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Using Fluorescence Imaging to Track Drug Delivery and Guide Treatment Planning In Vivo

  • Qiaoya Lin
  • Huang Huang
  • Juan ChenEmail author
  • Gang ZhengEmail author
Protocol
Part of the Methods in Molecular Biology book series (MIMB, volume 1444)

Abstract

Imaging has become an indispensable tool in both clinical medicine and preclinical sciences. It enables doctors to locate sites of cancer/disease, track drug delivery, and guide operative planning, thus enhancing the treatment efficacy. Recently, we developed a multimodal theranostic lipid nanoparticles, named HPPS(NIR)-chol-siRNA with its built-in near-infrared (NIR) fluorescent probe core as a useful surrogate for tracking small interfering RNA (siRNA) delivery. By using the image co-registration of computed tomography (CT) and fluorescence molecular tomography (FMT), we achieved noninvasive assessment and treatment planning of siRNA delivery into the orthotopic tumor, thus enabling efficacious RNA interference (RNAi) therapy. In this chapter, we introduce this method to illustrate the use of CT-FMT co-registration for tracking drug delivery and guiding treatment planning in vivo.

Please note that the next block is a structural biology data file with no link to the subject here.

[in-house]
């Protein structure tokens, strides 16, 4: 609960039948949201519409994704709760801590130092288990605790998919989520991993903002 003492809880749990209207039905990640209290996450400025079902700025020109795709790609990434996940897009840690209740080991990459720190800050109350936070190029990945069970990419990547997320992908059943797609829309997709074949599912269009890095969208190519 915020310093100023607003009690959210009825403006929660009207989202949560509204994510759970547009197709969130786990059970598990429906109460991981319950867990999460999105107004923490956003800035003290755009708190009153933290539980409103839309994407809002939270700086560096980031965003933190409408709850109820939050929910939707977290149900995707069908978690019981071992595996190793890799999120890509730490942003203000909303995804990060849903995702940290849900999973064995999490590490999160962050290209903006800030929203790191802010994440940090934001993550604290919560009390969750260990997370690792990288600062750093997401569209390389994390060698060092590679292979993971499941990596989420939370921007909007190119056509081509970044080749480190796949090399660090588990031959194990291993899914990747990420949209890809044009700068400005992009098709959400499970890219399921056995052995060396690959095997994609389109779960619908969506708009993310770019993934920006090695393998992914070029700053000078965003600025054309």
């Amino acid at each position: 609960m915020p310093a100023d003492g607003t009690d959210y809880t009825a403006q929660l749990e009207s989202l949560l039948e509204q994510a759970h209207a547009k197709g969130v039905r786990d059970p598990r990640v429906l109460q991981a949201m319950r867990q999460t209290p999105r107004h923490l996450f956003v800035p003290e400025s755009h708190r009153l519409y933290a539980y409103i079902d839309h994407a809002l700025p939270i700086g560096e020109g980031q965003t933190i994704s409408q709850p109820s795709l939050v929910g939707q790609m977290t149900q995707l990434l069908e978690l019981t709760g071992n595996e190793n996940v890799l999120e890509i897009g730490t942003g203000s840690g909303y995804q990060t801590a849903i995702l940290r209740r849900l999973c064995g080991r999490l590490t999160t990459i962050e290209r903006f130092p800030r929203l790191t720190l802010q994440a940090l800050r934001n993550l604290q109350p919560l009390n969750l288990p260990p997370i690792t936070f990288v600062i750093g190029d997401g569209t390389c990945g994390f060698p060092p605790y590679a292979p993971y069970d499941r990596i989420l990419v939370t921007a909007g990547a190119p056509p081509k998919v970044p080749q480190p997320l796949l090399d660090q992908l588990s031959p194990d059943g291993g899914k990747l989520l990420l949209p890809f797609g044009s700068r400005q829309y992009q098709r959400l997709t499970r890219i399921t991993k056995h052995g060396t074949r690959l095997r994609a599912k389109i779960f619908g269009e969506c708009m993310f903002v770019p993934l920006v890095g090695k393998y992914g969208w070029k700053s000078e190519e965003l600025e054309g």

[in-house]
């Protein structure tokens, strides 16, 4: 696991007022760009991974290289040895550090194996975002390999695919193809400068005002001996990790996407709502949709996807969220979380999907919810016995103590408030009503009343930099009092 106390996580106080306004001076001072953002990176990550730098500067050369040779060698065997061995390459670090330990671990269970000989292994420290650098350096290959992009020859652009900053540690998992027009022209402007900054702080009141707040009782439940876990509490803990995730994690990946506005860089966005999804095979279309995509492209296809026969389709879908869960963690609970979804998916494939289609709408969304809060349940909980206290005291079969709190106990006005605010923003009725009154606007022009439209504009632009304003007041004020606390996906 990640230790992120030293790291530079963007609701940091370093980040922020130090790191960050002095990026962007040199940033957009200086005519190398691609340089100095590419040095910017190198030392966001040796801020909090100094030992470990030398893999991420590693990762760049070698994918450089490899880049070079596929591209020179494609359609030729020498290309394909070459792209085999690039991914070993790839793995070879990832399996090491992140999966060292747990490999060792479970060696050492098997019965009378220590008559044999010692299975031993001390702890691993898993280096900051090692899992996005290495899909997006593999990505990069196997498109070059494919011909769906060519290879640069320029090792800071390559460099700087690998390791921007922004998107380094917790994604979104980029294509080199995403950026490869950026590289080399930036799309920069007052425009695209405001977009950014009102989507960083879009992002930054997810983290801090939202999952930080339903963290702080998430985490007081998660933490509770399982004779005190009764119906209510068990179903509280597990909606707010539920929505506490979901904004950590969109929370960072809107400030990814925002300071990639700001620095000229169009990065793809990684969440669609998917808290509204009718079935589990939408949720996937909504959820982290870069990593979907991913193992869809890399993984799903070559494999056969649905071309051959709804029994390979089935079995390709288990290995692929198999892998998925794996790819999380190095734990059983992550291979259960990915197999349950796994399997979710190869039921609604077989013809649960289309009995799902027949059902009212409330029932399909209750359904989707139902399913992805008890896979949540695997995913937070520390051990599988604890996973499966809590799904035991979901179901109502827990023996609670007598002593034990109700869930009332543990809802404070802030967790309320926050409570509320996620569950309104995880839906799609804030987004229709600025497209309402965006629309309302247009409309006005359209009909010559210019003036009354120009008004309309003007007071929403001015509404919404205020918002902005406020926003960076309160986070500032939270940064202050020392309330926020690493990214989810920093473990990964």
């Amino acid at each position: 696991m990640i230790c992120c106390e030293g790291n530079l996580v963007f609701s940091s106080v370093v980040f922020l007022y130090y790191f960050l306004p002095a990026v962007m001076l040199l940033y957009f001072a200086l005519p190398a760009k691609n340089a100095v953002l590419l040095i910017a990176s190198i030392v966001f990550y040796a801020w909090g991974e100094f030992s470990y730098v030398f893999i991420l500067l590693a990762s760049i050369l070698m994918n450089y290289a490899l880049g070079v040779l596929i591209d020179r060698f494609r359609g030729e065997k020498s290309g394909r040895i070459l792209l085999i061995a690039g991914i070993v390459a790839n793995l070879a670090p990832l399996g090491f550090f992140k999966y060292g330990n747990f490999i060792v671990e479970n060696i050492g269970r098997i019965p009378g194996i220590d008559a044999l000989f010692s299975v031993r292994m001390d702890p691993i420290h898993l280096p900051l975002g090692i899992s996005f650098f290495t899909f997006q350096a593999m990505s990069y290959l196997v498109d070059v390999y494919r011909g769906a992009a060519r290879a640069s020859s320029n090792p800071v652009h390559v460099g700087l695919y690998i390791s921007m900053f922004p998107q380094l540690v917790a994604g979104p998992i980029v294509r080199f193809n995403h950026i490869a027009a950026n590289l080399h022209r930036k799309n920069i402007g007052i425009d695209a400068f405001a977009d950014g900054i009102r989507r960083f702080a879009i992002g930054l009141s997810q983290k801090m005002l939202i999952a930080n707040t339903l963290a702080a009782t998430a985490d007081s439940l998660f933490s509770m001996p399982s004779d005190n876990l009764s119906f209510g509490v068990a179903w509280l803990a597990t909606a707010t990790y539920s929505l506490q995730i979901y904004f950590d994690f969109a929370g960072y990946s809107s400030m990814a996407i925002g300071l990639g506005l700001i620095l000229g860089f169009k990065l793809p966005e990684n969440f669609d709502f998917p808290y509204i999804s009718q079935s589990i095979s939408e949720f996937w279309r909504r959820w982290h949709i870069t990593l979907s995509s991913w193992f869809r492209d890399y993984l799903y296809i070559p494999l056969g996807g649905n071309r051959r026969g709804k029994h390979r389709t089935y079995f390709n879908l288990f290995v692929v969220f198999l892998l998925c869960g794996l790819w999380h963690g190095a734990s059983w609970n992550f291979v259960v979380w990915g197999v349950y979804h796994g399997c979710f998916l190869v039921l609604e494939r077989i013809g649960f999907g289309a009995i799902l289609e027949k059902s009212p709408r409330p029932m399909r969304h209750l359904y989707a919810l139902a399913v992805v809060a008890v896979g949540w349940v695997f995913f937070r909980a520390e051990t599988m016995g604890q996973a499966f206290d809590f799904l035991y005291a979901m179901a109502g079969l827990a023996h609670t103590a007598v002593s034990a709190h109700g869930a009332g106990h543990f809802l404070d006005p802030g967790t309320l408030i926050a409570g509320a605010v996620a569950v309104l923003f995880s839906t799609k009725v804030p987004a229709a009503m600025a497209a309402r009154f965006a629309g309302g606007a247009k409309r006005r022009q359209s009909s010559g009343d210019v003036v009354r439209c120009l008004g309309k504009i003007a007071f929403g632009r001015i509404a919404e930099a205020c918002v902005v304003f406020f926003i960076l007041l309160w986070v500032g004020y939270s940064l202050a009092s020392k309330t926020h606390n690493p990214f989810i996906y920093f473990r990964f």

Key words

Nanoparticles Fluorescence imaging Computed tomography Fluorescence molecular tomography HDL siRNA delivery 

Notes

Acknowledgements

The authors thank funding support from the China–Canada Joint Health Research Initiative (NSFC-30911120489, CIHR CCI-102936), the Natural Sciences and Engineering Research Council of Canada, the Canadian Institutes for Health Research, the Ontario Institute for Cancer Research, the Prostate Cancer Canada, the DLVR Therapeutics, the Canada Foundation for Innovation, the Princess Margaret Cancer Foundation, and the Joey and Toby Tanenbaum/Brazilian Ball Chair in Prostate Cancer Research.

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Copyright information

© Springer Science+Business Media New York 2016

Authors and Affiliations

  1. 1.Princess Margaret Cancer CenterUniversity Health NetworkTorontoCanada
  2. 2.Department of Medical BiophysicsUniversity of TorontoTorontoCanada
  3. 3.Britton Chance Center for Biomedical PhotonicsWuhan National Laboratory for Optoelectronics-Huazhong University of Science and TechnologyWuhanChina
  4. 4.DLVR Therapeutics Inc.TorontoCanada

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